The most popular choice for home financing is the 30-year fixed-rate mortgage, which has been the industry standard for a long time. In fact, more than 8 out of 10 homebuyers choose this option. Many people never even consider the 15-year variety -- even when they should.

Let's go over the pros and cons of each type of mortgage so you can make a fully informed decision when the time comes to finance your next home.

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You can afford more house with a 30-year mortgage

The most obvious reason to choose a 30-year mortgage is affordability. Your monthly payment on a 30-year mortgage will be considerably lower than the payment on a 15-year loan, which means you'll be able to afford more house.

When lenders qualify you for a mortgage, the main factor that determines how much you can borrow is your debt-to-income ratio, or DTI. Most lenders use two DTI numbers, known as the front-end and back-end ratios. The front-end ratio refers to your new mortgage payment relative to your monthly debt obligations, and many banks want this to be under 28%. In other words, multiply your pre-tax income by 0.28, and this is the monthly payment you can handle, based on the front-end ratio.

On the other hand, the back-end ratio includes all of your monthly debts. This ratio generally needs to be 36% or less, but it's not uncommon for lenders to stretch this limit to 45% for otherwise well-qualified borrowers. Your maximum mortgage amount is limited by the lower of the two calculated payments.

As a simplified example, let's say you're approved for a maximum monthly payment (principal and interest) of $1,200. Assuming national averages for property taxes and insurance, with the current rates, you could afford to borrow $167,285 with a 15-year mortgage. Choose a 30-year mortgage, and your borrowing ability jumps to $242,487. This could mean a big difference in the kinds of houses you can consider.

...but look at the difference in interest

Here's the biggest misunderstanding when it comes to 15-year mortgages: Many people assume that because a 15-year mortgage is half the duration of a 30-year, borrowers will simply end up paying half as much interest. However, the reality may surprise you.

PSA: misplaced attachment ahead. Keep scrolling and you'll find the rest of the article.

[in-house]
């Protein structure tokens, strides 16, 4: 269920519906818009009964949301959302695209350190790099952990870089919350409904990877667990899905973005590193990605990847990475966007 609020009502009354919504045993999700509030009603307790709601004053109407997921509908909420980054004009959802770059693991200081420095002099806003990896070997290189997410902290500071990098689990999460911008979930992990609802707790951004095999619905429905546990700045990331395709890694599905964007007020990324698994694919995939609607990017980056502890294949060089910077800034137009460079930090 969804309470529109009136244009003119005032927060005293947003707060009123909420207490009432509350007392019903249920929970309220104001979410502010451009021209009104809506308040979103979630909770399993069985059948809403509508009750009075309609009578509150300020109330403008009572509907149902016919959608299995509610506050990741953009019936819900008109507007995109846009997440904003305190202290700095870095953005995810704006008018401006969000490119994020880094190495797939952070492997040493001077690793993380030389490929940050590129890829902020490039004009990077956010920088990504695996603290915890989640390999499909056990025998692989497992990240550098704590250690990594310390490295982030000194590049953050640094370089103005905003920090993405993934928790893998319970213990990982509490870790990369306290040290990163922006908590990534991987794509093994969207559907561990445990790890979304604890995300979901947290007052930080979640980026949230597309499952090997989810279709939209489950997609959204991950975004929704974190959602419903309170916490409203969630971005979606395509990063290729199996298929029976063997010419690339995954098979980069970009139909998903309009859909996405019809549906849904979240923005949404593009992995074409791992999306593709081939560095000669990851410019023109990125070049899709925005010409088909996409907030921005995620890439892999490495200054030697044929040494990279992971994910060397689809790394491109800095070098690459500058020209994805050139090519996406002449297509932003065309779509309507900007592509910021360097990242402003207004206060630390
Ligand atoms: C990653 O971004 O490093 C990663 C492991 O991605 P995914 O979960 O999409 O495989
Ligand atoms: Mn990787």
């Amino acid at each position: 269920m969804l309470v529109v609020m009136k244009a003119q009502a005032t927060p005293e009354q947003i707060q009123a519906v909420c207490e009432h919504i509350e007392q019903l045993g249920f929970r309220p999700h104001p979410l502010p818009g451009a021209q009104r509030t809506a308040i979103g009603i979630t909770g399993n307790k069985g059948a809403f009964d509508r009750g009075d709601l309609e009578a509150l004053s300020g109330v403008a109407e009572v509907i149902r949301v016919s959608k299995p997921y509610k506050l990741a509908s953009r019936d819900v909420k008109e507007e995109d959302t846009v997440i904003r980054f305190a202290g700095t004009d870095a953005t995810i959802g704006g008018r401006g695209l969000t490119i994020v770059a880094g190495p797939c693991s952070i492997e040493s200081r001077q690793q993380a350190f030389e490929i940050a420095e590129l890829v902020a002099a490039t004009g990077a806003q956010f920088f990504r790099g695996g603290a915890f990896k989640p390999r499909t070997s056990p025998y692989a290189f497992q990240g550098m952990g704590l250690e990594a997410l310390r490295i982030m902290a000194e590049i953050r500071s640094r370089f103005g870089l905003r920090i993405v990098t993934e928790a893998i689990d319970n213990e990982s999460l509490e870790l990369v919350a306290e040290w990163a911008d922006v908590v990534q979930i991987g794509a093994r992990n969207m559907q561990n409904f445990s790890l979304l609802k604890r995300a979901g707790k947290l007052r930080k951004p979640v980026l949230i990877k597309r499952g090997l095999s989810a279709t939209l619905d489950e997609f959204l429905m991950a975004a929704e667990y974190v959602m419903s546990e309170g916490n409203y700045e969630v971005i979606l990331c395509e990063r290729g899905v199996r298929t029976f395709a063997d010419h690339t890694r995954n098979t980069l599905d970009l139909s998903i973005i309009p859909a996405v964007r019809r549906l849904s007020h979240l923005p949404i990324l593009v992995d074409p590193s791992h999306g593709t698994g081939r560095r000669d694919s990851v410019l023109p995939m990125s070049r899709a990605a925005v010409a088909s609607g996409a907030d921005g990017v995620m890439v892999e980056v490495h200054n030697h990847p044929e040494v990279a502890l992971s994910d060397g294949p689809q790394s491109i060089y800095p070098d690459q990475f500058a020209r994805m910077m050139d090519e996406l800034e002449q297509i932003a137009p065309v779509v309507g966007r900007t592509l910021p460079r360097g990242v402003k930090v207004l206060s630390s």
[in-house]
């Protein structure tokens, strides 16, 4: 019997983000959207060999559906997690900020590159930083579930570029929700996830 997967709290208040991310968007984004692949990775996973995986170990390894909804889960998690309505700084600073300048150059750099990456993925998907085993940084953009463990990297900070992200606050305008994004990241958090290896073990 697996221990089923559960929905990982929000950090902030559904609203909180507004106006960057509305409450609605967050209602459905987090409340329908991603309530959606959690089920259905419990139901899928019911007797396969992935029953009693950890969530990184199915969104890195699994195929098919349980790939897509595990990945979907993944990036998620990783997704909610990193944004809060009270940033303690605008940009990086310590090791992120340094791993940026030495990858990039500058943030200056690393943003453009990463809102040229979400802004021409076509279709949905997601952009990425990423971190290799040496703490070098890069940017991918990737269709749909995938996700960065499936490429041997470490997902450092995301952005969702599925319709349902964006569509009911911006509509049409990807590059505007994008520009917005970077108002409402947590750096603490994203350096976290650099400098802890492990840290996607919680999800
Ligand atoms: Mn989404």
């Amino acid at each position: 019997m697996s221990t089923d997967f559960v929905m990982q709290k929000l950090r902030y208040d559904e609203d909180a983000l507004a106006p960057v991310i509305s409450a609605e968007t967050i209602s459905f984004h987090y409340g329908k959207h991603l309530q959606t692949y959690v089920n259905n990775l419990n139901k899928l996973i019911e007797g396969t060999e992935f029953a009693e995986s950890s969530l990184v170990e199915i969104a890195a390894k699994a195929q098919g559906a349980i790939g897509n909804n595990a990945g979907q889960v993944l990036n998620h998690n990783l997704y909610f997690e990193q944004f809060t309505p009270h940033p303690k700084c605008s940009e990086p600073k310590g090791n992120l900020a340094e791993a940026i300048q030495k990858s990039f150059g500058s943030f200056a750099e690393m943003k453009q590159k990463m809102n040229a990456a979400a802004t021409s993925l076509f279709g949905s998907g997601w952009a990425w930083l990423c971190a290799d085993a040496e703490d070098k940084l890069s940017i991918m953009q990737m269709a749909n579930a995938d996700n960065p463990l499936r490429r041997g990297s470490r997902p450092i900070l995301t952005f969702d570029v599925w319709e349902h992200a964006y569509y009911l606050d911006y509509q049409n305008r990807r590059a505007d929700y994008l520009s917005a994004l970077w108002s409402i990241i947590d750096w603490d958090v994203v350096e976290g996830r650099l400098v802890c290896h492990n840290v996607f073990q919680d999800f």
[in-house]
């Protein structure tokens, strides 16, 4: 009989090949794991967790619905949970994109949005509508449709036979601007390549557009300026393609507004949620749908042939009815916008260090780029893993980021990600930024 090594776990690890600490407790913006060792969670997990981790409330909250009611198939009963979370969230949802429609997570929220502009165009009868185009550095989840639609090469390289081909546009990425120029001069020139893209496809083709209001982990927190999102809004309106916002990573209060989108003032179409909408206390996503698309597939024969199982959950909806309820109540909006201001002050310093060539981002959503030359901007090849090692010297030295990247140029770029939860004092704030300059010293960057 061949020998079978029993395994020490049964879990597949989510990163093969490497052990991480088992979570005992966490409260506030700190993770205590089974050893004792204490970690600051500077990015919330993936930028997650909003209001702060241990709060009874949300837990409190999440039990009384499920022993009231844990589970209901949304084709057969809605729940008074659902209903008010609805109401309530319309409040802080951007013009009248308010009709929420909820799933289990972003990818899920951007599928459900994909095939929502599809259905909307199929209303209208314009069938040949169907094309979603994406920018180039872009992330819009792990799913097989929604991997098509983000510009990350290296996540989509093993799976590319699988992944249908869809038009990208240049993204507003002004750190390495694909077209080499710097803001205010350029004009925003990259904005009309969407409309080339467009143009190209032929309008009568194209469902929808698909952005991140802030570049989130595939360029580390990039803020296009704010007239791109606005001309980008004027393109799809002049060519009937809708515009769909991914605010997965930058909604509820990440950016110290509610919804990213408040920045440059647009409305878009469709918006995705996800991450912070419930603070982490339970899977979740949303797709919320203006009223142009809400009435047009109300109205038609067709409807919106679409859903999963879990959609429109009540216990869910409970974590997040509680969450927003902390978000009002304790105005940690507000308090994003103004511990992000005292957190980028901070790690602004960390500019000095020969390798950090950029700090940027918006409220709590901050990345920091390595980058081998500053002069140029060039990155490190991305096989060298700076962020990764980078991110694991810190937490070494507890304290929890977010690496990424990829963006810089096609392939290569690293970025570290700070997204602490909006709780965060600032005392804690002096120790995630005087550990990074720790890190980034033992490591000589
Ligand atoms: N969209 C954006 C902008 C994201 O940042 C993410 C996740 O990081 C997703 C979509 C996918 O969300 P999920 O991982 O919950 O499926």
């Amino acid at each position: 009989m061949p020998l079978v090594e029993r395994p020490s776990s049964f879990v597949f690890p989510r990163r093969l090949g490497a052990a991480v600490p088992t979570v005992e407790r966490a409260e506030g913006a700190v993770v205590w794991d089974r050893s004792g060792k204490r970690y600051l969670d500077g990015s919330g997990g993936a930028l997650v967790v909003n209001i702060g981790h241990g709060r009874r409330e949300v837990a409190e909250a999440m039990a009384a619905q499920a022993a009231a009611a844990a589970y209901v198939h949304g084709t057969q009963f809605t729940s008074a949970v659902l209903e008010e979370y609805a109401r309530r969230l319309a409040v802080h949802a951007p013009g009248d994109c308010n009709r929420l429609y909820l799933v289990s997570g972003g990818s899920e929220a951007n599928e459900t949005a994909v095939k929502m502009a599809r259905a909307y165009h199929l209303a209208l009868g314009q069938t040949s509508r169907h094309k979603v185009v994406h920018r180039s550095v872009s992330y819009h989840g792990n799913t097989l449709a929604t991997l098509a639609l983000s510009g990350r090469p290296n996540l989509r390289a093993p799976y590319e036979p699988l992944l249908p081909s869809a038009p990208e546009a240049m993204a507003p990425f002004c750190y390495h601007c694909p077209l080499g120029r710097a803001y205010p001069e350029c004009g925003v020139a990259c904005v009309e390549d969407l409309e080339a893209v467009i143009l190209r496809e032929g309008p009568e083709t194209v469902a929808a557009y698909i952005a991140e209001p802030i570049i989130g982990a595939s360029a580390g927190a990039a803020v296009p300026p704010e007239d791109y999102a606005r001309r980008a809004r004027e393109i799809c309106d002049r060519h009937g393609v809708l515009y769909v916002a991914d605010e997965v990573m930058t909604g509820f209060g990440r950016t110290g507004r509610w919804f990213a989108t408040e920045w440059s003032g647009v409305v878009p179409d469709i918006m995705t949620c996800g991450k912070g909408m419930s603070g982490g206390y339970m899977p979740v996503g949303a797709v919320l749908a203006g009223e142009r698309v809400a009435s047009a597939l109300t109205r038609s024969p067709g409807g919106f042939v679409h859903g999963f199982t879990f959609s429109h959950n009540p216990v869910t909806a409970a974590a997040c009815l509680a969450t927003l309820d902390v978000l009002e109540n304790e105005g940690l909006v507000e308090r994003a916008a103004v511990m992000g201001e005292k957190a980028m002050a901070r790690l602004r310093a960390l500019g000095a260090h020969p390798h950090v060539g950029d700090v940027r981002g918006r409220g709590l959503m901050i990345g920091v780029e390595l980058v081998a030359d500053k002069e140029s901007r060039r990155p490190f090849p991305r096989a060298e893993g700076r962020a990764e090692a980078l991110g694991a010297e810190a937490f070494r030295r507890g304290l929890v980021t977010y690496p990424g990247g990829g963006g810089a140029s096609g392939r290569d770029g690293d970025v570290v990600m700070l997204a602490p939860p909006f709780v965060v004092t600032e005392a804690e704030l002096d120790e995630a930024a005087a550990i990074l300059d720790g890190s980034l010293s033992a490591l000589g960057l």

Let's say you want to buy a $250,000 house with a 20% down payment, so you'll need a $200,000 mortgage. Based on the current average interest rates of 4.32% for a 30-year and 3.55% for a 15-year, $200,000 fixed-rate mortgages with these terms would have monthly payments (principal plus interest) of $992 and $1,435, respectively. Notice how the 15-year mortgage's payment is just 45% more, even though it will pay off the loan twice as fast.

These monthly amounts translate into total payments over the loan's term of $357,120 (30-year) and $258,300 (15-year). With the 15-year mortgage, you'll end up paying $58,300 in interest -- that's 63% less than the $157,120 you'll end up paying with the 30-year. In other words, a 15-year mortgage allows you to avoid nearly $100,000 in interest, thanks to the combination of the lower interest rates and the mathematics of loan amortization.

Reasons to get a 15-year mortgage

Aside from the advantages of each type of mortgage that I already discussed, there are situations in which a 15-year mortgage may be a good choice. If any of the following reasons apply to you, it may be a good idea to consider a 15-year mortgage for your next home purchase:

  • You can afford a higher payment, relative to the amount of "house" you need.
  • Your job is stable, and you're confident in your long-term ability to make higher payments.
  • You're close to retirement age and don't want to retire with mortgage debt.

Reasons to get a 30-year mortgage

  • Your job is relatively unstable; if you become unemployed, the lower payments of a 30-year mortgage could be easier to handle.
  • You don't have any emergency savings; lower mortgage payments could allow you to build up your reserves.
  • You want to save more aggressively for retirement instead of putting more of your income toward housing.

What should you do?

The vast majority (86%) of homebuyers opt for a 30-year, fixed-rate mortgage. Apparently, the lower monthly payments and the ability to stretch their budget appeal to most people, and understandably so.

I'm not saying the 15-year mortgage is the best choice for every homebuyer, but it deserves to be part of the conversation. If you're in the homebuying process, weigh the pros and cons carefully -- maybe you could live with a higher payment (or a less expensive home) in exchange for massive interest savings, faster equity buildup, and an earlier payoff.